The most famous beach in Rio, Copacabana is a beautiful stretch of sand and popular amongst young Brazilians wanting to show off their beach bods.
There’s an abundance of bars serving reasonably priced cocktails but if you head a couple of blocks in, you’ll find even cheaper deals. On busy days there will be street vendors wandering along the beach, selling drinks and snacks for next to nothing.
Arguably more picturesque and certainly quieter, Ipanema beach is a winner amongst those who wish to soak up the sun in peace. On Sundays, the nearby General Osorio Square hosts a great little hippie market where you can browse locally produced crafts and some incredible Latin American art.
Every night people swarm to Lapa Square to drink caipirinhas beneath the Arches and dance in the street. Market stalls sell cheap drinks and traditional food, whilst local performers provide some wonderful atmospheric music to bop along to.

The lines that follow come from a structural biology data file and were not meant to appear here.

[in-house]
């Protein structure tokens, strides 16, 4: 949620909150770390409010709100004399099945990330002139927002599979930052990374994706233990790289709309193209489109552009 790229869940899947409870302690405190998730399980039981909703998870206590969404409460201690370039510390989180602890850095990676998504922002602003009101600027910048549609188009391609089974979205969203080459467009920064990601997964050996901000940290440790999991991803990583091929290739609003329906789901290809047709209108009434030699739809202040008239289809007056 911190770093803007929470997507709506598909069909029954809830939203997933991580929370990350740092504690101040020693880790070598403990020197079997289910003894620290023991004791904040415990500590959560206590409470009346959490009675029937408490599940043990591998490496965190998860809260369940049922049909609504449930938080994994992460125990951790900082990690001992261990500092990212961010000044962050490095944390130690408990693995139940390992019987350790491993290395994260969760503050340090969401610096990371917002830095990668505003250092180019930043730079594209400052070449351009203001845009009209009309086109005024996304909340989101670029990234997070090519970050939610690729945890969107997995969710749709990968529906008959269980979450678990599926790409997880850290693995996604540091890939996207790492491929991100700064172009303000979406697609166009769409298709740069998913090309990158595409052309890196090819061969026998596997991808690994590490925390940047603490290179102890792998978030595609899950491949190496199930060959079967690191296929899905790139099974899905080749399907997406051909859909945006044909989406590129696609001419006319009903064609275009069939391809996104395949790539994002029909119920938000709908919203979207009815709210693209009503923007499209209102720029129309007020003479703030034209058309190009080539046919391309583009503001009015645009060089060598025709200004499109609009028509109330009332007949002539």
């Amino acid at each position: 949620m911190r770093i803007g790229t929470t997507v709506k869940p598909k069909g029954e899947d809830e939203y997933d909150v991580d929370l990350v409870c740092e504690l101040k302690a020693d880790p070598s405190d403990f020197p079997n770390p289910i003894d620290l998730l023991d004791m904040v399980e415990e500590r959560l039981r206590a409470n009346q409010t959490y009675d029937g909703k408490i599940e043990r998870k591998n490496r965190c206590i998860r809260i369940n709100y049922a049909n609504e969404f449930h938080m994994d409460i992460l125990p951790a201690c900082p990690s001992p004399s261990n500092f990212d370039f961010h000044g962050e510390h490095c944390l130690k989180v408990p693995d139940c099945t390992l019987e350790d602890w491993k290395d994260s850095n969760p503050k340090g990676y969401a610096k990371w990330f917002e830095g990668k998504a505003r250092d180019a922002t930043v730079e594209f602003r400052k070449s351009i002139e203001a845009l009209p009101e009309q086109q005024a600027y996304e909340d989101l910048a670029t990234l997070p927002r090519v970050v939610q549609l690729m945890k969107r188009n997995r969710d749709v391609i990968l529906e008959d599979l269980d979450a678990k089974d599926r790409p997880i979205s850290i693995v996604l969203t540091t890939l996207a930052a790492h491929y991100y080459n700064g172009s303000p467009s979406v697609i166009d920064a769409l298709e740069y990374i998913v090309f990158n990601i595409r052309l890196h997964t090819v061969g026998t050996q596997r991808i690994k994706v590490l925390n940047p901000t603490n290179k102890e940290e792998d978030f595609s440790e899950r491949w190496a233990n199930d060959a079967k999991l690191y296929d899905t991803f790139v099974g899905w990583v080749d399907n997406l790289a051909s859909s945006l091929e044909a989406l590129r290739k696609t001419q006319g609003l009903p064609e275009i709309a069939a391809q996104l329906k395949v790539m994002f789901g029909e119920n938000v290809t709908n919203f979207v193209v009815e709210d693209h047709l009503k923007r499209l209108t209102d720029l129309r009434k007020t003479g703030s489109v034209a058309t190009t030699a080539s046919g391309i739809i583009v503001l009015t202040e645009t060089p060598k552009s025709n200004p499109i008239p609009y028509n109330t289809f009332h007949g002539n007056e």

When your feet get tired, simply follow the street up to find a selection of bars where you can sit down and continue drinking.
Covered from top to bottom in brightly coloured painted tiles, this staircase in Lapa is an artistic masterpiece. Sadly the artist responsible passed away a few years back but even the controversy shrouding his death can’t taint the magnificence of his life’s work.
Through the combination of vibrant colour and sketchy impressionism, Selaron’s steps have truly encapsulated the spirit of Brazil.
The favelas are Rio’s poorest parts of town and a real eye-opener. Though you may feel a little awkward gaping at people’s homes, your visit will help to raise money that is put towards improving the conditions in which they live.
Many backpackers attend the Favela Funk Party which is thrown every Sunday and offers you the chance to party with locals. It can be booked through most hostels and your ticket should include door to door transfers.
Best Areas to Stay in Rio de Janeiro
This area seems to host a never-ending party and so is popular amongst backpackers who lose themselves in the nightlife. Check out Books Hostel which is run by a young Brazilian guy who calls himself The Captain. It’s in a great location close to the square and has its own bar which will guarantee a lively start to your night.